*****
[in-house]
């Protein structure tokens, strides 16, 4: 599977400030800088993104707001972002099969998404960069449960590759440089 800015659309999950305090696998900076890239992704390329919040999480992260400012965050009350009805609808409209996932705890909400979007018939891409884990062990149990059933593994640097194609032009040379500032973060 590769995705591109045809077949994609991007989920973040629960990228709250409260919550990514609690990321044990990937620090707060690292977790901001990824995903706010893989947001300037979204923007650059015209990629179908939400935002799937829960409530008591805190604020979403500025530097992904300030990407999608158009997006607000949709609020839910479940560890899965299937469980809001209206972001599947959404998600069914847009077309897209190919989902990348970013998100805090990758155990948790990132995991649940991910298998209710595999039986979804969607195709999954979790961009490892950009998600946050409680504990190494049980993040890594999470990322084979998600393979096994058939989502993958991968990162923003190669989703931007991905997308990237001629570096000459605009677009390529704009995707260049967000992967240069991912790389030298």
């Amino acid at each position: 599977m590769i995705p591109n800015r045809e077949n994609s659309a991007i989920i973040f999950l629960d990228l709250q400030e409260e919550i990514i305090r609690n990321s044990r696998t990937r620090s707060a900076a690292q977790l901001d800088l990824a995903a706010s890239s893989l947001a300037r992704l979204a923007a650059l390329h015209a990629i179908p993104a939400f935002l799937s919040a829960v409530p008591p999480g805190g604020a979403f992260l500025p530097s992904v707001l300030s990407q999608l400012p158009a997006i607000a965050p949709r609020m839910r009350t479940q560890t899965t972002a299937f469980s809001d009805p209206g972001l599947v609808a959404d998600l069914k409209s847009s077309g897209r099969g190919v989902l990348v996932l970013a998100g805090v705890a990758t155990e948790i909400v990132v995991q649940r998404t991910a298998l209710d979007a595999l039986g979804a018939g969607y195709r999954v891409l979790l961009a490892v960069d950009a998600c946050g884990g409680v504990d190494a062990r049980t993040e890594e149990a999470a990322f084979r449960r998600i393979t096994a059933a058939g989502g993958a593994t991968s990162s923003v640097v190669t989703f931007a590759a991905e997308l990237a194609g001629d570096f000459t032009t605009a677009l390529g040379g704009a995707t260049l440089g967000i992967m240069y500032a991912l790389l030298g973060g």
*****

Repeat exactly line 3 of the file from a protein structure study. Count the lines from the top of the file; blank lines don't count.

């Amino acid at each position: 599977m590769i995705p591109n800015r045809e077949n994609s659309a991007i989920i973040f999950l629960d990228l709250q400030e409260e919550i990514i305090r609690n990321s044990r696998t990937r620090s707060a900076a690292q977790l901001d800088l990824a995903a706010s890239s893989l947001a300037r992704l979204a923007a650059l390329h015209a990629i179908p993104a939400f935002l799937s919040a829960v409530p008591p999480g805190g604020a979403f992260l500025p530097s992904v707001l300030s990407q999608l400012p158009a997006i607000a965050p949709r609020m839910r009350t479940q560890t899965t972002a299937f469980s809001d009805p209206g972001l599947v609808a959404d998600l069914k409209s847009s077309g897209r099969g190919v989902l990348v996932l970013a998100g805090v705890a990758t155990e948790i909400v990132v995991q649940r998404t991910a298998l209710d979007a595999l039986g979804a018939g969607y195709r999954v891409l979790l961009a490892v960069d950009a998600c946050g884990g409680v504990d190494a062990r049980t993040e890594e149990a999470a990322f084979r449960r998600i393979t096994a059933a058939g989502g993958a593994t991968s990162s923003v640097v190669t989703f931007a590759a991905e997308l990237a194609g001629d570096f000459t032009t605009a677009l390529g040379g704009a995707t260049l440089g967000i992967m240069y500032a991912l790389l030298g973060g």